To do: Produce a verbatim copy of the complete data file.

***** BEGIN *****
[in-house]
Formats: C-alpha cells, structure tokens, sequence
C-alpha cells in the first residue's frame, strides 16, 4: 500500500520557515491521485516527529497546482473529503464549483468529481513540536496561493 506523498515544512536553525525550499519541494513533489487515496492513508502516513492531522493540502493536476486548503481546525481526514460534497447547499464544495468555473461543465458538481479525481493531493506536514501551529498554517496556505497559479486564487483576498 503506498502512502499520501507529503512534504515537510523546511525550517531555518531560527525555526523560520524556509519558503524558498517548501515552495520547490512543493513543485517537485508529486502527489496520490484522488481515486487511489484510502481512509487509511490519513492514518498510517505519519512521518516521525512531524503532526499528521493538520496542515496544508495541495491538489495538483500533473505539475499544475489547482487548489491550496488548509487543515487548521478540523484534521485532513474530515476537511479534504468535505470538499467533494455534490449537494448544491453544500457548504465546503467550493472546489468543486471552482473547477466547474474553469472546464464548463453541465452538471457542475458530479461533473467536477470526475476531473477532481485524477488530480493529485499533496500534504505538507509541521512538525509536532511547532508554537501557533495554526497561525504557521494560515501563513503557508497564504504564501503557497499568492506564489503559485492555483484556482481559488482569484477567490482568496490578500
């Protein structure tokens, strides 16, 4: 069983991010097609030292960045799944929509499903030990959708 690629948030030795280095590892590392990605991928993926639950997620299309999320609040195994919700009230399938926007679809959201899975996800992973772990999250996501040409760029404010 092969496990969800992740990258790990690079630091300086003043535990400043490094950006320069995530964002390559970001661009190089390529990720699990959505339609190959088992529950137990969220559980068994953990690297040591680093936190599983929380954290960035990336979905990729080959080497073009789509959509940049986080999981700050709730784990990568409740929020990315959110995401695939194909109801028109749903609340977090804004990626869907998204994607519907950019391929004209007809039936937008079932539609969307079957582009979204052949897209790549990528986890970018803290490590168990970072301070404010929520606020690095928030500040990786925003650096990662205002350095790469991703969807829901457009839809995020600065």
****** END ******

[in-house]
Formats: C-alpha cells, structure tokens, sequence
C-alpha cells in the first residue's frame, strides 16, 4: 500500500520557515491521485516527529497546482473529503464549483468529481513540536496561493 506523498515544512536553525525550499519541494513533489487515496492513508502516513492531522493540502493536476486548503481546525481526514460534497447547499464544495468555473461543465458538481479525481493531493506536514501551529498554517496556505497559479486564487483576498 503506498502512502499520501507529503512534504515537510523546511525550517531555518531560527525555526523560520524556509519558503524558498517548501515552495520547490512543493513543485517537485508529486502527489496520490484522488481515486487511489484510502481512509487509511490519513492514518498510517505519519512521518516521525512531524503532526499528521493538520496542515496544508495541495491538489495538483500533473505539475499544475489547482487548489491550496488548509487543515487548521478540523484534521485532513474530515476537511479534504468535505470538499467533494455534490449537494448544491453544500457548504465546503467550493472546489468543486471552482473547477466547474474553469472546464464548463453541465452538471457542475458530479461533473467536477470526475476531473477532481485524477488530480493529485499533496500534504505538507509541521512538525509536532511547532508554537501557533495554526497561525504557521494560515501563513503557508497564504504564501503557497499568492506564489503559485492555483484556482481559488482569484477567490482568496490578500
């Protein structure tokens, strides 16, 4: 069983991010097609030292960045799944929509499903030990959708 690629948030030795280095590892590392990605991928993926639950997620299309999320609040195994919700009230399938926007679809959201899975996800992973772990999250996501040409760029404010 092969496990969800992740990258790990690079630091300086003043535990400043490094950006320069995530964002390559970001661009190089390529990720699990959505339609190959088992529950137990969220559980068994953990690297040591680093936190599983929380954290960035990336979905990729080959080497073009789509959509940049986080999981700050709730784990990568409740929020990315959110995401695939194909109801028109749903609340977090804004990626869907998204994607519907950019391929004209007809039936937008079932539609969307079957582009979204052949897209790549990528986890970018803290490590168990970072301070404010929520606020690095928030500040990786925003650096990662205002350095790469991703969807829901457009839809995020600065």